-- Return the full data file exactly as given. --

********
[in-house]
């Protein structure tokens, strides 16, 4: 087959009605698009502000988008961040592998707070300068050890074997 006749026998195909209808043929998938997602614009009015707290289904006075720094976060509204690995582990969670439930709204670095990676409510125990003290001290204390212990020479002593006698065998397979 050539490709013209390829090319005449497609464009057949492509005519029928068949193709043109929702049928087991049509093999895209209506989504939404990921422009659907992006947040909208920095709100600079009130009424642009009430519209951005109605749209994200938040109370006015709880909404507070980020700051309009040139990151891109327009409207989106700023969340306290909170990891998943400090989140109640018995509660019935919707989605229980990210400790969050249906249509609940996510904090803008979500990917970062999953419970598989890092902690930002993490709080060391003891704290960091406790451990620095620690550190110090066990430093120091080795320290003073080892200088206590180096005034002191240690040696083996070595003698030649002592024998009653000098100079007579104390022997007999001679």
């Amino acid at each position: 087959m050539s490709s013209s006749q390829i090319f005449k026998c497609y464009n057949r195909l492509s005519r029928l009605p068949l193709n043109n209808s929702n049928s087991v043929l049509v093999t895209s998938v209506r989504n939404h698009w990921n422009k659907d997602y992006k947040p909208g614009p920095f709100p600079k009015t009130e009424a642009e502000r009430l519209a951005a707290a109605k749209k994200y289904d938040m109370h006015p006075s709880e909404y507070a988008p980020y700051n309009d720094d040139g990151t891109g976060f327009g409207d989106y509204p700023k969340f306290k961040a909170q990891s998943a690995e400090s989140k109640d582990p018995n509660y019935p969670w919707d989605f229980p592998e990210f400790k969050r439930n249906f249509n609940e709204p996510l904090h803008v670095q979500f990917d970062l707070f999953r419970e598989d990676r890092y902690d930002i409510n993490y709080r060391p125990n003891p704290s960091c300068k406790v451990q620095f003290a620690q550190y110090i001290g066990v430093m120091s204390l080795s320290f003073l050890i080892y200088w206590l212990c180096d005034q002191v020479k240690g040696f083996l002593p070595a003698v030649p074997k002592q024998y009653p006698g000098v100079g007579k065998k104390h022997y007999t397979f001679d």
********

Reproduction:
[in-house]
């Protein structure tokens, strides 16, 4: 087959009605698009502000988008961040592998707070300068050890074997 006749026998195909209808043929998938997602614009009015707290289904006075720094976060509204690995582990969670439930709204670095990676409510125990003290001290204390212990020479002593006698065998397979 050539490709013209390829090319005449497609464009057949492509005519029928068949193709043109929702049928087991049509093999895209209506989504939404990921422009659907992006947040909208920095709100600079009130009424642009009430519209951005109605749209994200938040109370006015709880909404507070980020700051309009040139990151891109327009409207989106700023969340306290909170990891998943400090989140109640018995509660019935919707989605229980990210400790969050249906249509609940996510904090803008979500990917970062999953419970598989890092902690930002993490709080060391003891704290960091406790451990620095620690550190110090066990430093120091080795320290003073080892200088206590180096005034002191240690040696083996070595003698030649002592024998009653000098100079007579104390022997007999001679």
């Amino acid at each position: 087959m050539s490709s013209s006749q390829i090319f005449k026998c497609y464009n057949r195909l492509s005519r029928l009605p068949l193709n043109n209808s929702n049928s087991v043929l049509v093999t895209s998938v209506r989504n939404h698009w990921n422009k659907d997602y992006k947040p909208g614009p920095f709100p600079k009015t009130e009424a642009e502000r009430l519209a951005a707290a109605k749209k994200y289904d938040m109370h006015p006075s709880e909404y507070a988008p980020y700051n309009d720094d040139g990151t891109g976060f327009g409207d989106y509204p700023k969340f306290k961040a909170q990891s998943a690995e400090s989140k109640d582990p018995n509660y019935p969670w919707d989605f229980p592998e990210f400790k969050r439930n249906f249509n609940e709204p996510l904090h803008v670095q979500f990917d970062l707070f999953r419970e598989d990676r890092y902690d930002i409510n993490y709080r060391p125990n003891p704290s960091c300068k406790v451990q620095f003290a620690q550190y110090i001290g066990v430093m120091s204390l080795s320290f003073l050890i080892y200088w206590l212990c180096d005034q002191v020479k240690g040696f083996l002593p070595a003698v030649p074997k002592q024998y009653p006698g000098v100079g007579k065998k104390h022997y007999t397979f001679d």